Economy

Employers: New Economic Normal Means Little Hiring

Chicago workforce center

Pedestrians walk past a sign in Chicago instructing people how to file for unemployment insurance benefits online, August 2010. Kiichiro Sato/AP hide caption

itoggle caption Kiichiro Sato/AP

No one knows, of course, precisely how the U.S. economy will fare in the coming months and years.

But there's the very real possibility the economy will bump along for much longer than anyone, especially the unemployed, wants to envision.

The Washington Post has a new piece by Neil Irwin that attempts to explain why employers aren't hiring.

It comes down to companies lacking confidence in consumer spending. They see a future where such spending is tepid at best as consumers continue to repay debts or save.

And the story conveys the strong sense that employers don't believe the federal government can do much about that, even if Democrats could achieve more economic stimulus which they likely can't.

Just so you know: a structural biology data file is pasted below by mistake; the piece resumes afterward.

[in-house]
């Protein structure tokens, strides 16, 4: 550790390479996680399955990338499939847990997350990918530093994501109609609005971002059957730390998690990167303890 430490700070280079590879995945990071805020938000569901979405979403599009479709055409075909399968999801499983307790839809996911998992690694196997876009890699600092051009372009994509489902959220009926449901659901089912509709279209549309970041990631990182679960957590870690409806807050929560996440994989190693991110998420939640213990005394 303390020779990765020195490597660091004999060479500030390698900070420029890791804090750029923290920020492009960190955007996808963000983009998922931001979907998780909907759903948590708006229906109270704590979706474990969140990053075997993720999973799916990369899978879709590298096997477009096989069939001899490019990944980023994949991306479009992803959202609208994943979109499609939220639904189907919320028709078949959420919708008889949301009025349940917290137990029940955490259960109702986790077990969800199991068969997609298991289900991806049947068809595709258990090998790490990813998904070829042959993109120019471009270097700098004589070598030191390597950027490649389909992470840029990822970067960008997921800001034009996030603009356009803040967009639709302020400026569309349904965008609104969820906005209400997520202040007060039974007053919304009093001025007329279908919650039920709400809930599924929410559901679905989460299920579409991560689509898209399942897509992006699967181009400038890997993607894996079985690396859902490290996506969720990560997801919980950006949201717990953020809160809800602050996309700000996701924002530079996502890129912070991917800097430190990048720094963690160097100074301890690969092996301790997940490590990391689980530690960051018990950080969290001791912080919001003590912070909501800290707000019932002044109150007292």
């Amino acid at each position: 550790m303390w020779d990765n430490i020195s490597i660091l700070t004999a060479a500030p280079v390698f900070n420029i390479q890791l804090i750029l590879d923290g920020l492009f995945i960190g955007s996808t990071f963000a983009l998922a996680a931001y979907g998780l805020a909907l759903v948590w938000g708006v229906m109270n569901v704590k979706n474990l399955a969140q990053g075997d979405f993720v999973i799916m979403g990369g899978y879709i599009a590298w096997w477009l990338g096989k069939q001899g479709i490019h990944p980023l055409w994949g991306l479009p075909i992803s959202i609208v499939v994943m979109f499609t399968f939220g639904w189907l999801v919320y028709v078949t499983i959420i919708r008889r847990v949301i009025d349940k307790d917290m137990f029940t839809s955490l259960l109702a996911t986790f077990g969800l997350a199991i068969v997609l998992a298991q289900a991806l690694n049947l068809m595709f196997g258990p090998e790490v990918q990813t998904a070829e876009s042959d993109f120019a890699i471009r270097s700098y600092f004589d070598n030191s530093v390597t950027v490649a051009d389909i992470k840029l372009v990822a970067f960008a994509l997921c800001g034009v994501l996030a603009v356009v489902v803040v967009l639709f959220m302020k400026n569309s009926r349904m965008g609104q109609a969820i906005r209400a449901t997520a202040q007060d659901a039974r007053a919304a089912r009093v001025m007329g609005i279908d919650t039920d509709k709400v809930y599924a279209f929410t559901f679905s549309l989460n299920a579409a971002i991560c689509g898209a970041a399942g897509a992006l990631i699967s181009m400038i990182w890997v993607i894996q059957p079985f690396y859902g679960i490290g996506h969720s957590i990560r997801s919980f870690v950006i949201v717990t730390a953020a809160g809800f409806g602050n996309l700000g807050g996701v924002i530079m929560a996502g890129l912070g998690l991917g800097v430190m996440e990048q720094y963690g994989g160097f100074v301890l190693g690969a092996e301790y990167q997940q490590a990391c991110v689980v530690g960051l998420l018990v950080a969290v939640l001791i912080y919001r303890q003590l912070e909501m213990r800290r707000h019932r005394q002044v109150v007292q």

An excerpt:

Across the industrial parks and office towers of the Chicago region, in more than a dozen interviews, senior executives said they see Americans for years ahead paying down debts incurred during the now-ended credit boom and adjusting spending to match their often-reduced incomes.

"It's a different era," said Daryl Dulaney, chief executive of Siemens Industry, which has 30,000 U.S. employees who make lighting systems for buildings and a wide range of other products. "Our hiring and investment decisions have to be prudent and reflect that."

Another executive, David Speer, CEO of Illinois Tool Works, reinforced that view to the WaPo:

"It took us a decade to get in the ditch we are in," Speer said. "There isn't going to be instant gratification to get us out of it. We're going to have to get used to a lower growth economy, and that is going to be a big adjustment for all of us."

Such sentiments run counter to Americans' normal can-do spirit. And it would be political poison for a politician, especially a president, to tell the American people that they might have to settle for a long period of markedly reduced lifestyles for themselves and perhaps their children.

But based on what these executives told the WaPo's Irwin, that may be where we're headed.

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